Hundreds are expected to fill Charlotte Street South Friday evening for a block party with stage, live entertainment, food, beverage, and roving microphone all aimed at building a growing groundswell of momentum demanding Freedom of Information.

“You always hear about a cause for celebration, this is a celebration for a cause,” said Lindsey McCoy, CEO of Save The Bays, which is organizing the Freedom of Information street party set for 5-8 pm.

Numerous organizations are joining the march toward what has been called the basic tenet of any democracy – the public’s right to information, also known as transparency in government.

“We had a hugely successful turnout in March with union leaders, civic groups, clergy, celebrities and politicians who joined the growing cry for something that is a basic tenet of any democracy, a Freedom of Information Act, (FOIA)” said McCoy. “We expect an even larger crowd Friday night when we send a loud and clear message – it’s time to end secret deals and create legislation that guarantees citizens’ rights to information, including planned developments, that impact their lives.”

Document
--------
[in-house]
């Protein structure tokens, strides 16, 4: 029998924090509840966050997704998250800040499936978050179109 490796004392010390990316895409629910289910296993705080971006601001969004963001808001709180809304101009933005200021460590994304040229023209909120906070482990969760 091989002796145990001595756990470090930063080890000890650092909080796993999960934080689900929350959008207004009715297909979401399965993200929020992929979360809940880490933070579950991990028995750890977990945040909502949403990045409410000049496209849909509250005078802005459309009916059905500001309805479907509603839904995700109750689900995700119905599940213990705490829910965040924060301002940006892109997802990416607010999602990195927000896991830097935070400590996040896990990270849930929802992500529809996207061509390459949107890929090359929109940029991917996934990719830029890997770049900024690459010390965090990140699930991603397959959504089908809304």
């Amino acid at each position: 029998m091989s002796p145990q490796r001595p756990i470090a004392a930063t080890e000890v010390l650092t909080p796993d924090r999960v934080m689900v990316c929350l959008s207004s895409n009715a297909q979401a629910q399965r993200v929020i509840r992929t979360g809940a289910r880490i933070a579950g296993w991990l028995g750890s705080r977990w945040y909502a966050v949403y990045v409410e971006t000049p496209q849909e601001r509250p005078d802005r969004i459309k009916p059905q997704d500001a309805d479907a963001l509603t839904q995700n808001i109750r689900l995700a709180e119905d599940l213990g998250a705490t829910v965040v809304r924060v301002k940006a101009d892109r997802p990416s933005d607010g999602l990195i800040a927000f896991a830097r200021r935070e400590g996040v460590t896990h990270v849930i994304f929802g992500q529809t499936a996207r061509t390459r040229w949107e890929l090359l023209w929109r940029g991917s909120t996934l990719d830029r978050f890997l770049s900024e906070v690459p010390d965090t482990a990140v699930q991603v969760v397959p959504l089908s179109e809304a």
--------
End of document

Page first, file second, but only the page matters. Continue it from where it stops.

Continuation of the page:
Headlining the December 5 block party will be KB and the Rhythm Band featuring The Bahamas’ top-selling musical artist Kirkland ‘KB’ Bodie. Other entertainers are expected to take the stage at the event hosted by Van Breugel’s Restaurant & Bistro and co sponsored by Sands, Bristol Wines and Spirits and John Watling’s Distillery. The Bahamas Chamber of Commerce and Employers’ Confederation has also been a strong supporter of the FOIA legislation that recommended as a part of a successful implementation of VAT.

“The momentum demanding passage of a Freedom of Information Act is gaining strength every week with more individuals and groups signing petitions, talking about transparency and urging legislation that will prevent all governments – not just this government, but all governments — from engaging in secret deals in which the very public being affected do not even have the right to participate in decision-making that will impact their lives,” said Joseph Darville, who normally wears two environmental hats  — Education Director for Save The Bays and Bahamas Waterkeeper – and will add a third on Friday as emcee of the block party. “The public has a right to know and to participate in the public’s business.”